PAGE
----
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Google's self-driving cars are getting smarter
Two years ago, Google wowed us with a video showing its self-driving car in action. The team is now working to make the automated vehicles safer in the city.
Google has been testing the cars around its Silicon Valley headquarters in suburban Mountain View, California. A new YouTube video posted Monday explains how engineers have been fine-tuning the software to handle the complexities of stop-and-go driving in more populated areas.
The tech can detect cars, construction, cyclists, pedestrians and more.
Since 2011, when self-driving vehicles became street-legal in Nevada, Google has logged nearly 700,000 miles with the cars, mostly on highways. The only reported accidents have happened when one of the cars was being driven by a person, or they were the fault of another driver.
Autonomous cars are also now legal in California, Florida and Michigan, although all states still require a human driver behind the wheel.
Woman mistakes Richard Gere for homeless man
A French tourist in New York City spotted a man digging through trash near Grand Central Station, and offered him some pizza. He accepted. She later found out it was actually "Pretty Woman" heartthrob Richard Gere.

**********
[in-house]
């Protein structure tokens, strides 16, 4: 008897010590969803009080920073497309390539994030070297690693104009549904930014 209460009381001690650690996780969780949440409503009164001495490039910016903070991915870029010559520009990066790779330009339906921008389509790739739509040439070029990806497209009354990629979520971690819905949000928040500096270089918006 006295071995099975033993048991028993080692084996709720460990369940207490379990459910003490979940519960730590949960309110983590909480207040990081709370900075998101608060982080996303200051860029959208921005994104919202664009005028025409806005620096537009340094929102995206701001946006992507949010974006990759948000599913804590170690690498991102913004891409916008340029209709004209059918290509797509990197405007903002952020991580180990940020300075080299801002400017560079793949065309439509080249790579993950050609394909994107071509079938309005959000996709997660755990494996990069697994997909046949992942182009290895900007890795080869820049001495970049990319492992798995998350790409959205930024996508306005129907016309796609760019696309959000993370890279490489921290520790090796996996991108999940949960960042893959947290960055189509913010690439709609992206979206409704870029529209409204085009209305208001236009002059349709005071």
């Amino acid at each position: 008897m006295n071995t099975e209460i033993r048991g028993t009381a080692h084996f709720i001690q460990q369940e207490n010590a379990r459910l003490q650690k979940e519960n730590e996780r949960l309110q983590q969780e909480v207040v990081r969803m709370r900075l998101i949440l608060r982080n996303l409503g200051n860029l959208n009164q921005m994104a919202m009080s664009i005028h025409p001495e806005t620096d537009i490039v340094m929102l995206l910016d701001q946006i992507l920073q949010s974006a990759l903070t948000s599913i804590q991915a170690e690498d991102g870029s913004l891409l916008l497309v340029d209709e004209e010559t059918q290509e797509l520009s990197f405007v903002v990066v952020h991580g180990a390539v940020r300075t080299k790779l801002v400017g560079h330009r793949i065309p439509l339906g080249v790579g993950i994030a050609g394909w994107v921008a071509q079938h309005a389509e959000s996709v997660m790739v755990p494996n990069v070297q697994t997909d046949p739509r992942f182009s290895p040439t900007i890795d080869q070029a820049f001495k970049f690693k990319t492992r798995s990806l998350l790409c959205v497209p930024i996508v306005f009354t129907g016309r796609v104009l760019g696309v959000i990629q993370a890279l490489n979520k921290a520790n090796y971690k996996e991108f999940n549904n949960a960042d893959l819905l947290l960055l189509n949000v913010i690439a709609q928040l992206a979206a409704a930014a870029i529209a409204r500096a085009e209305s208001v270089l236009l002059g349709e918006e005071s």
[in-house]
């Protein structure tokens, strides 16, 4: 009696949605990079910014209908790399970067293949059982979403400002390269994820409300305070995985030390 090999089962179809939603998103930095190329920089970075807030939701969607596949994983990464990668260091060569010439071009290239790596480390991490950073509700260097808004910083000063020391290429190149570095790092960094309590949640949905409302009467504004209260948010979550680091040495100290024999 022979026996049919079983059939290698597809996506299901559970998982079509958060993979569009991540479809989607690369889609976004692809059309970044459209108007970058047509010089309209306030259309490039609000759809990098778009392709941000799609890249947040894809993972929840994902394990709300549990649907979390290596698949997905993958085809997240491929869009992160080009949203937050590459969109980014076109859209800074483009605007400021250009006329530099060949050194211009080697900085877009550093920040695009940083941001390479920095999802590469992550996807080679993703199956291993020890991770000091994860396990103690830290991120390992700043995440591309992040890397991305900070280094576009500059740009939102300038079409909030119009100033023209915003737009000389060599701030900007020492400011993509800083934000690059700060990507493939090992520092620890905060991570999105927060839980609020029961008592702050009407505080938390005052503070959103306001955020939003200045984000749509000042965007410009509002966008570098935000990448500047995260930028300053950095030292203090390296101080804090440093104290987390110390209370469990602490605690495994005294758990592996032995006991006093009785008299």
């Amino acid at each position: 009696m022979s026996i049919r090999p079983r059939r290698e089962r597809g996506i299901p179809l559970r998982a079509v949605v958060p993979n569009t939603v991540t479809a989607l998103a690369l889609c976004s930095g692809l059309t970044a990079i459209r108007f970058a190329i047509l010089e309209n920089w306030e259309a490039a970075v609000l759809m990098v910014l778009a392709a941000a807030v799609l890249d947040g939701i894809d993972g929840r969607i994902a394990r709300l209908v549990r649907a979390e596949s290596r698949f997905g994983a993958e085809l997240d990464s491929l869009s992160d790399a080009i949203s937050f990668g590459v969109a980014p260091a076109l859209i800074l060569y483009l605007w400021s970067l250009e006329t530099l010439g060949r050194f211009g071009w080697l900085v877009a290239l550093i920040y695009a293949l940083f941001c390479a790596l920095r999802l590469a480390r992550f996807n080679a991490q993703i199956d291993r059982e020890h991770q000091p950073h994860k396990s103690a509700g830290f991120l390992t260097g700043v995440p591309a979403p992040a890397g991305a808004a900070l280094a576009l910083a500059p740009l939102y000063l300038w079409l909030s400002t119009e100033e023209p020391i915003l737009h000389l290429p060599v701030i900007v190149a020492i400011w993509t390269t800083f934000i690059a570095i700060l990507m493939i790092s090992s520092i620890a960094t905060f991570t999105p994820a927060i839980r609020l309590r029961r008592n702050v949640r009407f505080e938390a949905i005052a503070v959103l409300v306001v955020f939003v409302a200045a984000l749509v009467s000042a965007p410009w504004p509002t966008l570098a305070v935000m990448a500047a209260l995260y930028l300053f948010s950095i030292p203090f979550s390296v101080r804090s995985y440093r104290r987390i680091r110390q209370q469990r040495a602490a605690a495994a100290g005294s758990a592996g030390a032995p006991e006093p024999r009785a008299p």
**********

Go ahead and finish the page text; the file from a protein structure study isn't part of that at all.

Gere is currently filming "Time Out of Mind," in which he plays a down-on-his-luck guy named George. According to the New York Post, he was in character wearing grimy clothes, beer in a paper bag and eating a burger from trash can when Karine Gombeau of Paris saw him and decided to help.
She told the New York Post that she and her family had ordered an "enormous" pizza earlier, and offered him their leftovers.
"I said, 'Je suis désolée (i am sorry), but the pizza is cold,' " she told the paper.
The movie's crew was filming from across the street. Gombeau was with her husband and son and said the family didn't even realize they were on a set.
"She was a complete stranger who just happened to see him acting," Gere's publicist said.
FOX19's hacker hijacks baby monitor story goes national
About a week ago, FOX19's investigative reporter Amy Wagner showed you how cameras often used as baby monitors can be hacked giving people access into your home. It happened to local parents, Adam and Heather Schreck.
Heather said around midnight she heard what sounded like a man's voice. Disoriented and confused, Heather picked up her cell phone to check the camera in her 10-month-old daughter Emma's room. The camera was moving, but she wasn't moving it.
"About the time I saw it moving, I also heard a voice again start screaming at my daughter," she told FOX19. "He was screaming, 'Wake up baby. Wake up baby.' Then just screaming at her trying to wake her up."
The story will send chills up your spine, but it's certainly something to be aware of nonetheless. The story has since been picked up by DailyMail, Huffington Post, New York Daily News, CNN and FOX News.
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